Helena Karabela

Helena Karabela

The Halton Catholic District School Board (HCDSB) passed a motion on Jan. 16 stating that any organization that receives funds raised within the school system must not directly or indirectly support abortion, euthanasia, contraception, or embryonic stem-cell research. After some students, parents, and the Ontario English Catholic Teachers Association (OECTA) complained, the school board reconsidered their decision. However, after an initial defeat of the motion, it passed the same night in a five to three vote.

Critics complained that the policy needs clarification, and efforts led by 17-year-old student Ben Sabourin are designed to remove the word “indirectly” from the policy. He and others complain that the policy prevents organizations like the Canadian Cancer Society, which funds embryonic stem cell research, from being beneficiaries of school fundraising efforts.  Other organizations like women’s shelters that are officially pro-abortion or the United Way that disperses money to others who support abortion or contraception, are likewise disqualified.

CBC Radio’s Matt Galloway quoted OECTA representative Keith Boyd’s letter to the board, charging the trustees of being “unnecessarily divisive” and taking “a narrow view of Catholic values.”

Trustee Helena Karabela said the motion is necessary because “we are making sure the Catholic schools are walking the talk.” She emphasized that “the church teaches that abortion is the killing of an unborn human being,” and is therefore something Catholic schools must stop supporting.

After stories in the Toronto Star and Globe and Mail condemning the decision appeared and a petition calling for rescinding the policy garnered 21,000 signatures, the board held another meeting on March 20 to discuss the policy. More than 200 people attended this meeting, which had to be relocated to accommodate wide public interest.

Marie-Claire Bissonnette of Campaign Life Coalition Youth told the board the policy was “brave and principled” in defense of Catholic moral teachings. “We cannot, in good conscience, support the raising of funds for social causes which, under the guise of human rights, bring harm to these innocent lives.”

Sabourin was outraged, insisting that “I will not stand here and be told by this board that I am any less of a Catholic for helping sick children and cancer patients.”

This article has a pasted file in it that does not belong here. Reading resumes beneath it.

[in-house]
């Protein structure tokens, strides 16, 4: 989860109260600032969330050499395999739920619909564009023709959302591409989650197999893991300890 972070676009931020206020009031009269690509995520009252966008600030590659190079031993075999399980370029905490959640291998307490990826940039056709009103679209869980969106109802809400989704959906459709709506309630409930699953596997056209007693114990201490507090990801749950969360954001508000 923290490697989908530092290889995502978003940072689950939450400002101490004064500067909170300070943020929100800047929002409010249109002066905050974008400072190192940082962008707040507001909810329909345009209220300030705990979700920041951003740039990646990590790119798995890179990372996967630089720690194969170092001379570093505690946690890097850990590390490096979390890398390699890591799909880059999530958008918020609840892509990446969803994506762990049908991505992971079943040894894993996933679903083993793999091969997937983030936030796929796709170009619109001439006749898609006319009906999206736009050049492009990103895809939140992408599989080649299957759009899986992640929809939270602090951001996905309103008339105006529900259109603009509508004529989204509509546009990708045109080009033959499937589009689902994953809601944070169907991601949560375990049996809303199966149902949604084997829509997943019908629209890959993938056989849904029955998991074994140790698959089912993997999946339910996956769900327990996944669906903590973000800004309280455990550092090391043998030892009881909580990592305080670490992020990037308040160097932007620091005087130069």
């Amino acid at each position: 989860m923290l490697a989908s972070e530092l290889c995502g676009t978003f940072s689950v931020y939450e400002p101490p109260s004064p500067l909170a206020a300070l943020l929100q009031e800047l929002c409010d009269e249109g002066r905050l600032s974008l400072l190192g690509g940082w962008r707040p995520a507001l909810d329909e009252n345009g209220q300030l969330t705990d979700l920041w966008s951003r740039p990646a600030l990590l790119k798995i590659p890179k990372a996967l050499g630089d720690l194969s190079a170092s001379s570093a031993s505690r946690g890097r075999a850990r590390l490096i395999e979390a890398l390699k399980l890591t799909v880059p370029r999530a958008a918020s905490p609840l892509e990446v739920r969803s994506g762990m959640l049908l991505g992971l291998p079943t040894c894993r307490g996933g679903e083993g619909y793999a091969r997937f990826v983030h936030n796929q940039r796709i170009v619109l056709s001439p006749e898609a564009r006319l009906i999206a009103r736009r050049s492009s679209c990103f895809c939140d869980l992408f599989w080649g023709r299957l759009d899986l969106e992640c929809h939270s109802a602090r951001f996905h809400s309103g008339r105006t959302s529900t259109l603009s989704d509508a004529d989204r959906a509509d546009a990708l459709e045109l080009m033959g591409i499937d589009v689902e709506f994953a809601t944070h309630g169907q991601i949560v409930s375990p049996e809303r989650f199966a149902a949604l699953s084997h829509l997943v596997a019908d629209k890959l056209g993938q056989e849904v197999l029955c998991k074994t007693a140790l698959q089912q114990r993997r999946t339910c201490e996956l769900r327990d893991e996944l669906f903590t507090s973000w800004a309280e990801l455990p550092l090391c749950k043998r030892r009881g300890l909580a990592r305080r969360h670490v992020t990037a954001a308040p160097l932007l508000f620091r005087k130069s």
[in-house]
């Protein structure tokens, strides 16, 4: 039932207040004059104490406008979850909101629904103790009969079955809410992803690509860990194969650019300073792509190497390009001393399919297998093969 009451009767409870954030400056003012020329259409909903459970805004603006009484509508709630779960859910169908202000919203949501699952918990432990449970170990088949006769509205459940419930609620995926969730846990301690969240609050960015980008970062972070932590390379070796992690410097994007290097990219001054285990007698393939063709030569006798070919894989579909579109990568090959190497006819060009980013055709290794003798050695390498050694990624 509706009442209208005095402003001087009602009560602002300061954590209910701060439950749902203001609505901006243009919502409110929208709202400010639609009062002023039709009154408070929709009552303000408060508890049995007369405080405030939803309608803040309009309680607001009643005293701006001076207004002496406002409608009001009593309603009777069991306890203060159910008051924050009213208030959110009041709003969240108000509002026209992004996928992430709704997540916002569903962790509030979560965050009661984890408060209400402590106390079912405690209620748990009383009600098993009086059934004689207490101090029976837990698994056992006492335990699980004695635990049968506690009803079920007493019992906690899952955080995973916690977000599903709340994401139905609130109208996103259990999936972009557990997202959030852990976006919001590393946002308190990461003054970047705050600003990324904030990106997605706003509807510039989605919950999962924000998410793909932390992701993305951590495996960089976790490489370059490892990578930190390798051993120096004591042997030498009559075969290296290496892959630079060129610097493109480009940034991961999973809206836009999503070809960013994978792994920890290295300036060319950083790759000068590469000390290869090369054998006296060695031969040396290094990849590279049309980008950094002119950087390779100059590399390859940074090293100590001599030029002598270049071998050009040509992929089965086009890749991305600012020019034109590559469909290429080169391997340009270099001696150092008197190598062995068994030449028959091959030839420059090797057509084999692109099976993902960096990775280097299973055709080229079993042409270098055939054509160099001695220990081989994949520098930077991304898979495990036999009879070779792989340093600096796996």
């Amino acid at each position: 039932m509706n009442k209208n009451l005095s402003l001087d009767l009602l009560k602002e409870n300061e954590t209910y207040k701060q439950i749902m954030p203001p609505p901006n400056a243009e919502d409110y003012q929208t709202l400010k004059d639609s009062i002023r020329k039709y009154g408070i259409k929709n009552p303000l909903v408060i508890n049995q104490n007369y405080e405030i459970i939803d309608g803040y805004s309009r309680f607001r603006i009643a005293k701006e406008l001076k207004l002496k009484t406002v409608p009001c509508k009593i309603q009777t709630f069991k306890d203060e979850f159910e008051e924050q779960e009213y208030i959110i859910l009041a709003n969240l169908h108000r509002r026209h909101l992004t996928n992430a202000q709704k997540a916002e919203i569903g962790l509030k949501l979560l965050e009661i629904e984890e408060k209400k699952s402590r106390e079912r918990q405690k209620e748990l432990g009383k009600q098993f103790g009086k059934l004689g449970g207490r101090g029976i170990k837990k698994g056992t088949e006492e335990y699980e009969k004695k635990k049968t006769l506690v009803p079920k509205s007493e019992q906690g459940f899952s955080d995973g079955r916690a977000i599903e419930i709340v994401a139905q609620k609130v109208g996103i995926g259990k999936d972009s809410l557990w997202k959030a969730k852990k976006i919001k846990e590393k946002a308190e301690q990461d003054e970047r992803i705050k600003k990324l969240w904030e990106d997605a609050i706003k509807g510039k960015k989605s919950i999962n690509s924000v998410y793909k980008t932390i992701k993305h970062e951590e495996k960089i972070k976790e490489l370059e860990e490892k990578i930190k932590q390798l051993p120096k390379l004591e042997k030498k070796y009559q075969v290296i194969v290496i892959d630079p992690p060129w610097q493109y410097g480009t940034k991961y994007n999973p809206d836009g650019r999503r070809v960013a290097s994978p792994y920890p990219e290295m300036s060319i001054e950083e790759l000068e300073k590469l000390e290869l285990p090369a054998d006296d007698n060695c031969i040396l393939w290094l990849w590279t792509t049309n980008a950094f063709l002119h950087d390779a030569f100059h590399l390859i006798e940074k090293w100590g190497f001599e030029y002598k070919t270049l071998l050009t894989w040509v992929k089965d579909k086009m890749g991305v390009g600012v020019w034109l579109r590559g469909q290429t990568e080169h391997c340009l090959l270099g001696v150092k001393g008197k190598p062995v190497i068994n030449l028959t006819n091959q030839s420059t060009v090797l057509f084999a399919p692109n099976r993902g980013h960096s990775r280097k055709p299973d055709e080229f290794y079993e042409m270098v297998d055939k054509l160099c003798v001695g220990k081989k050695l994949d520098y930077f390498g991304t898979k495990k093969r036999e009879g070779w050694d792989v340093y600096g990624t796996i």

After hearing from students, parents, and pro-life groups, the board decided it will holding further consultations to receive feedback on its policy.

The Toronto Star editorialized that the board should reverse its policy that was based on “a few trustees’ strict interpretation of religious doctrine.” A previous Star story quoted a 16-year-old student, Olivia Pineau, who said, “I don’t feel like charity is something that should have any judgment involved at all.” Despite giving voice to a number of anti-motion students over several stories covering the controversy, the paper did not quote any students in support of the motion.

In the meantime, the board has a list of 30 charities that it has deemed appropriate to support. The list is not public but rather is used internally by principals and other staff to help direct charitable activities at the school level.

Lawyer Geoff Cauchi, who lives in the Halton region, told LifeSiteNews that students “need to be taught about formal cooperation with evil, material cooperation with evil, and the sin of scandalizing others. It’s obvious that they don’t understand those concepts.” He also said, the students “should also understand that the trustees owe fiduciary duties to the Catholic electors on issues of Catholicity … They don’t owe their duty to dissenting students or dissenting teachers.”

As a result of the motion, more than 70 charities that used to receive money from the Halton board no longer qualify, including the Canadian Cancer Society, Doctors Without Borders, and Plan International.